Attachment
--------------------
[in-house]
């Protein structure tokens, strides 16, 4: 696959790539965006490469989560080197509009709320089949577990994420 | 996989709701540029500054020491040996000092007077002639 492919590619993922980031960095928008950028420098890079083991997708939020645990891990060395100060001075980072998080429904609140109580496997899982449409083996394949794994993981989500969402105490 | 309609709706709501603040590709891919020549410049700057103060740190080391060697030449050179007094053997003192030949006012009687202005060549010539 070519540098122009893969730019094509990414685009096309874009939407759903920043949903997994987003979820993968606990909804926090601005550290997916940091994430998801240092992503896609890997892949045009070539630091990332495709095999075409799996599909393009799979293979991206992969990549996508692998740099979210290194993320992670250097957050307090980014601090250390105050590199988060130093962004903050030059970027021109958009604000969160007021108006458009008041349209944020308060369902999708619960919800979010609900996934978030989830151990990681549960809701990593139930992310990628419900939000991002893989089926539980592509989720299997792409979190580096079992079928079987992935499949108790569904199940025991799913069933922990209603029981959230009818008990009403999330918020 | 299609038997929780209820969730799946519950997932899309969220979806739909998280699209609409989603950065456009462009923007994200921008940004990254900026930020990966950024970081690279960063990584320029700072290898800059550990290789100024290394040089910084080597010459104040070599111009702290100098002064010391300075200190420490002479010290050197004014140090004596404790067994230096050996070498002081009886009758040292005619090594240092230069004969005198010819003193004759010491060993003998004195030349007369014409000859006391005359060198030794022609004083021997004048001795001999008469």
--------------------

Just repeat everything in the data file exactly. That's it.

[in-house]
């Protein structure tokens, strides 16, 4: 696959790539965006490469989560080197509009709320089949577990994420 | 996989709701540029500054020491040996000092007077002639 492919590619993922980031960095928008950028420098890079083991997708939020645990891990060395100060001075980072998080429904609140109580496997899982449409083996394949794994993981989500969402105490 | 309609709706709501603040590709891919020549410049700057103060740190080391060697030449050179007094053997003192030949006012009687202005060549010539 070519540098122009893969730019094509990414685009096309874009939407759903920043949903997994987003979820993968606990909804926090601005550290997916940091994430998801240092992503896609890997892949045009070539630091990332495709095999075409799996599909393009799979293979991206992969990549996508692998740099979210290194993320992670250097957050307090980014601090250390105050590199988060130093962004903050030059970027021109958009604000969160007021108006458009008041349209944020308060369902999708619960919800979010609900996934978030989830151990990681549960809701990593139930992310990628419900939000991002893989089926539980592509989720299997792409979190580096079992079928079987992935499949108790569904199940025991799913069933922990209603029981959230009818008990009403999330918020 | 299609038997929780209820969730799946519950997932899309969220979806739909998280699209609409989603950065456009462009923007994200921008940004990254900026930020990966950024970081690279960063990584320029700072290898800059550990290789100024290394040089910084080597010459104040070599111009702290100098002064010391300075200190420490002479010290050197004014140090004596404790067994230096050996070498002081009886009758040292005619090594240092230069004969005198010819003193004759010491060993003998004195030349007369014409000859006391005359060198030794022609004083021997004048001795001999008469």